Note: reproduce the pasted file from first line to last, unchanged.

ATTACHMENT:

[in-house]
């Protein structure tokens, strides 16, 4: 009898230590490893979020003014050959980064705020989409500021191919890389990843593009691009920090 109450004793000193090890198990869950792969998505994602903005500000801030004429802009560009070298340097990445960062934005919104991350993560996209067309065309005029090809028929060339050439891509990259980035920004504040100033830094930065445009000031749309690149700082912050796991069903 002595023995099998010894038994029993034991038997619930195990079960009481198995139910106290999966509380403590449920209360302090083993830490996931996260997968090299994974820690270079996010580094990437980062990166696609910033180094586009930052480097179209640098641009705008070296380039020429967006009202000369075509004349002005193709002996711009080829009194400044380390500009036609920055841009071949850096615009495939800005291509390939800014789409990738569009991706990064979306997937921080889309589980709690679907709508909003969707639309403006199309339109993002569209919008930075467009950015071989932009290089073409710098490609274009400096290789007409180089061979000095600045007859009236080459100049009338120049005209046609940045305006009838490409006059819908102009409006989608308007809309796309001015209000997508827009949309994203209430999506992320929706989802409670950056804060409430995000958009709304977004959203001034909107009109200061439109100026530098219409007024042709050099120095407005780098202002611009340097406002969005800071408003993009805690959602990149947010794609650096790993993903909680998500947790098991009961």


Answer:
[in-house]
């Protein structure tokens, strides 16, 4: 009898230590490893979020003014050959980064705020989409500021191919890389990843593009691009920090 109450004793000193090890198990869950792969998505994602903005500000801030004429802009560009070298340097990445960062934005919104991350993560996209067309065309005029090809028929060339050439891509990259980035920004504040100033830094930065445009000031749309690149700082912050796991069903 002595023995099998010894038994029993034991038997619930195990079960009481198995139910106290999966509380403590449920209360302090083993830490996931996260997968090299994974820690270079996010580094990437980062990166696609910033180094586009930052480097179209640098641009705008070296380039020429967006009202000369075509004349002005193709002996711009080829009194400044380390500009036609920055841009071949850096615009495939800005291509390939800014789409990738569009991706990064979306997937921080889309589980709690679907709508909003969707639309403006199309339109993002569209919008930075467009950015071989932009290089073409710098490609274009400096290789007409180089061979000095600045007859009236080459100049009338120049005209046609940045305006009838490409006059819908102009409006989608308007809309796309001015209000997508827009949309994203209430999506992320929706989802409670950056804060409430995000958009709304977004959203001034909107009109200061439109100026530098219409007024042709050099120095407005780098202002611009340097406002969005800071408003993009805690959602990149947010794609650096790993993903909680998500947790098991009961």